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The Light Brigade #1
writer: Peter Tomasi
artist: Peter Snejbjerg

They say there are no atheists in foxholes.

Certainly during World War II, when the Nazis seemed to be doing the work of the devil himself, that had to be true. So why not take it a step further, and let some Nazis be the devil themselves?

In The Light Brigade, a platoon of American soldiers encounter German soldiers who aren't, actually, Germans. Instead, they call themselves The Grigori (and a subset, The Nephillim), a race of fallen angels that have seized the opportunity afforded by World War II to destroy faith, overrun the Earth and conquer heaven. You know, the usual.

But first, smartly, Peter Tomasi takes pains to set up a regular war story. After an opening page of angels struggling in the celestial spheres, the writer establishes his regular American joes, dug in to a cemetery in Belgium. Private Chris Stavros stews in his own pain, having received a telegram informing him of his wife's death and his son's crippling in a car accident. While he gives over to numb nihilism, the stakes in his war are about to get much, much higher than anyone could have dreamed.

It's become a lot more common in comics to dip into vague Old Testament references to heaven's host as story fodder. As such, Tomasi isn't treading a lot of new ground; Garth Ennis certainly has been here before with his runs on Hellblazer, Preacher and possibly even Vampirella. But it's still a cool concept, one that has to keep a grip on human imagination. Just what does the Bible mean by there being "giants in the Earth in those days?"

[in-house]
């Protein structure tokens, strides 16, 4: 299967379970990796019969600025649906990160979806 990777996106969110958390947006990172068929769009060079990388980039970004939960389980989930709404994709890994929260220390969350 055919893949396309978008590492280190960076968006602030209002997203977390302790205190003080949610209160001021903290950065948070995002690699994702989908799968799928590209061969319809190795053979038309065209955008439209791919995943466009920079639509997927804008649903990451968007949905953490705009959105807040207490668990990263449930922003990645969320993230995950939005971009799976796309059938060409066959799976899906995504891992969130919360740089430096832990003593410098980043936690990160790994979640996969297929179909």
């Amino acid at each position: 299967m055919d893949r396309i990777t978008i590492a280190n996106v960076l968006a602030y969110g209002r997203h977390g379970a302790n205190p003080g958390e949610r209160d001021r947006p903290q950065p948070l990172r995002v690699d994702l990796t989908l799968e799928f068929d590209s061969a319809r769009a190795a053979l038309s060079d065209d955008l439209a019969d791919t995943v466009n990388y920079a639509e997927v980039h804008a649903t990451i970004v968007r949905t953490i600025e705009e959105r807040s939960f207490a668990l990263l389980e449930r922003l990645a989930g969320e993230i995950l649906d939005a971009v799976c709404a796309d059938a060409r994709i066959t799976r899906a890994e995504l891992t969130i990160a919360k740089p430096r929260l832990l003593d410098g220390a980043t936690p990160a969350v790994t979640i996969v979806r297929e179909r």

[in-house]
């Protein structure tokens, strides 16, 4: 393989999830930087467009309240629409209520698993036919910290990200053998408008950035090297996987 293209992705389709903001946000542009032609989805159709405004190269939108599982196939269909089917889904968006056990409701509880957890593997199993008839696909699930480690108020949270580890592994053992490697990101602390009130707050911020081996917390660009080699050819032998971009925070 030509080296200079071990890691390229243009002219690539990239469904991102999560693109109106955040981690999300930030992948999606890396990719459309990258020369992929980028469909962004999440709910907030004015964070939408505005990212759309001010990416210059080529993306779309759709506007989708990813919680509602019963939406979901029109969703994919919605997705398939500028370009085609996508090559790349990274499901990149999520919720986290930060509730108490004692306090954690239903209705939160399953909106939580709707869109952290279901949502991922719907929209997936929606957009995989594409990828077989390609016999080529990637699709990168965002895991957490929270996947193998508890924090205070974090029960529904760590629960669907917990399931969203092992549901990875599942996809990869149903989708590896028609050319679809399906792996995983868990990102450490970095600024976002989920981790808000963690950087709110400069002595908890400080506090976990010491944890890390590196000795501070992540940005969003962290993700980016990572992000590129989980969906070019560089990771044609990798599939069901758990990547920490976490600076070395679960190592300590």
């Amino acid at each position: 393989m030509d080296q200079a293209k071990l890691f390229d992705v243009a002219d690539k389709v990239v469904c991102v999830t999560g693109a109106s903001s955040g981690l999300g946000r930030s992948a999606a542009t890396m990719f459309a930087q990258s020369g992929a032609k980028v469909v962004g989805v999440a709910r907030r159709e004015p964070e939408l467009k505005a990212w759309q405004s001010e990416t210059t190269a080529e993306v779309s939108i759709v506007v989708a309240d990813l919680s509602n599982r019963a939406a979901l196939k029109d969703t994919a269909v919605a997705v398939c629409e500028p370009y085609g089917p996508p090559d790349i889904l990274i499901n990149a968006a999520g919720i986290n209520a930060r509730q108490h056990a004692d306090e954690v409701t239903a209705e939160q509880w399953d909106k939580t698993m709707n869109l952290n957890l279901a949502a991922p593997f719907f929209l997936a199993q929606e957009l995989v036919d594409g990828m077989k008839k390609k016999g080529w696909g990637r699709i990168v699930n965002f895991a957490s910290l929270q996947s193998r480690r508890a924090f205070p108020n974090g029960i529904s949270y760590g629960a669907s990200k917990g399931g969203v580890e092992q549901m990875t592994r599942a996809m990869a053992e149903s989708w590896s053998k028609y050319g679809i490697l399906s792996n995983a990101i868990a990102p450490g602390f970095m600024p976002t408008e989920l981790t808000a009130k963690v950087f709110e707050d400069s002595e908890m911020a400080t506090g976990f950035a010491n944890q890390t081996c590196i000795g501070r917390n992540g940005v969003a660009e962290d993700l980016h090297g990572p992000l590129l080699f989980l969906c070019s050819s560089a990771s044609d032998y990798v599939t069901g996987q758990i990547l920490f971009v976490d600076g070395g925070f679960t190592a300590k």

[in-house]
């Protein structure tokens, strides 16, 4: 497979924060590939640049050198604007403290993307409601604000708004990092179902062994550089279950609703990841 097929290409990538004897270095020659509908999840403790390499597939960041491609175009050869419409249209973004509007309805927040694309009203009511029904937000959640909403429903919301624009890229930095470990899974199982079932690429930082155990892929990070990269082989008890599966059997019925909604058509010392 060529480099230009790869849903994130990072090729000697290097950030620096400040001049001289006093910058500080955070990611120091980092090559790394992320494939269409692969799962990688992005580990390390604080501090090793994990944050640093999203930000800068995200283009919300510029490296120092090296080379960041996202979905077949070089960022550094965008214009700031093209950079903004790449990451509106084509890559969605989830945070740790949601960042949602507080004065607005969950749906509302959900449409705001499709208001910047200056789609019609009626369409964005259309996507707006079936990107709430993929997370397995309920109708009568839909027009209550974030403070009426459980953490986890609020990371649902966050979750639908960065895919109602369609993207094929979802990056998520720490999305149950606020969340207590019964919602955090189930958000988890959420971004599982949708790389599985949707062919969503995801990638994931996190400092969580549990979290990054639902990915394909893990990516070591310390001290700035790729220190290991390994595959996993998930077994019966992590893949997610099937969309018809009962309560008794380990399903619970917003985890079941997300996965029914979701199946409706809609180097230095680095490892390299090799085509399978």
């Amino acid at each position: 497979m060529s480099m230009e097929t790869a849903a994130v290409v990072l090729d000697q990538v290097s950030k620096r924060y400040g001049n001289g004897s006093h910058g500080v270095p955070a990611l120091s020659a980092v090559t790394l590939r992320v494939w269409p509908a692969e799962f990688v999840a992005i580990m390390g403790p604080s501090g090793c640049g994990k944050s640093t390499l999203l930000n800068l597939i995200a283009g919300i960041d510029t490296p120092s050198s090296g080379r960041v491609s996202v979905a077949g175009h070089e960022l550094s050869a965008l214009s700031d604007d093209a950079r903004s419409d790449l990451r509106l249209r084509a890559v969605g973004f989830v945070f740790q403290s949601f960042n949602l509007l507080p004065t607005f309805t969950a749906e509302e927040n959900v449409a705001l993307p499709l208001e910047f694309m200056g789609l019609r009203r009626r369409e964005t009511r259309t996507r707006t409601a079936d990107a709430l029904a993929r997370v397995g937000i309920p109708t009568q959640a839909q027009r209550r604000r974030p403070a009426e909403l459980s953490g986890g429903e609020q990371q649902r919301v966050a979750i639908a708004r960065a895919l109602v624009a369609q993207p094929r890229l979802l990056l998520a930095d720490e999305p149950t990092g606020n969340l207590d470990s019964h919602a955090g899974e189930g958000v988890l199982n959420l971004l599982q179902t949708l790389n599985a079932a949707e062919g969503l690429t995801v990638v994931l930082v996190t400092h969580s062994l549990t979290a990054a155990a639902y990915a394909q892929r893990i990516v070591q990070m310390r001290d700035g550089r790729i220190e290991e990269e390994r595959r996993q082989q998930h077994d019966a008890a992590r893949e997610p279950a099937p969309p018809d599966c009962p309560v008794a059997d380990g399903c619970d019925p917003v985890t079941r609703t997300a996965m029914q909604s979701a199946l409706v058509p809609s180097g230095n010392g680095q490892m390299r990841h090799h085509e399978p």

Beyond an intriguing if worn premise, Tomasi has an awful lot of exposition to get through in this first issue, and he's a little out of balance. One of the soldiers immediately recognizes The Grigori for what they are; though it turns out that he fulfills a role called Centurion, his true nature remains a mystery. The narrative careens around the battlefield, and it feels like a couple of key scenes are missing (unless DC sent a preview copy with missing pages, which is possible).

Though Snejbjerg's art is cool, it doesn't help the problem. His layouts, especially in the first confrontation with The Grigori, are a bit chaotic. Maybe the mistake is in setting the battle in a cemetery - it's hard to distinguish between regular corpses and the walking unstoppable kind. However, the artist's character work shines, especially with Stavros and a comic book obsessed young doughboy named Simon.

Preaching to the choir, perhaps, Tomasi uses Simon to make a point about comics' role in supporting morality. At least, once upon a time, when things were simpler. Simon considers his unit to be like the Justice Society, even crudely customizing shirts for his fellows. Luckily for Simon, their war is about to get even more clear-cut than any issue of All-Star Comics could portray.

It's off to a decent start, and The Light Brigade could turn out to be a pretty moving piece of work.


Derek McCaw


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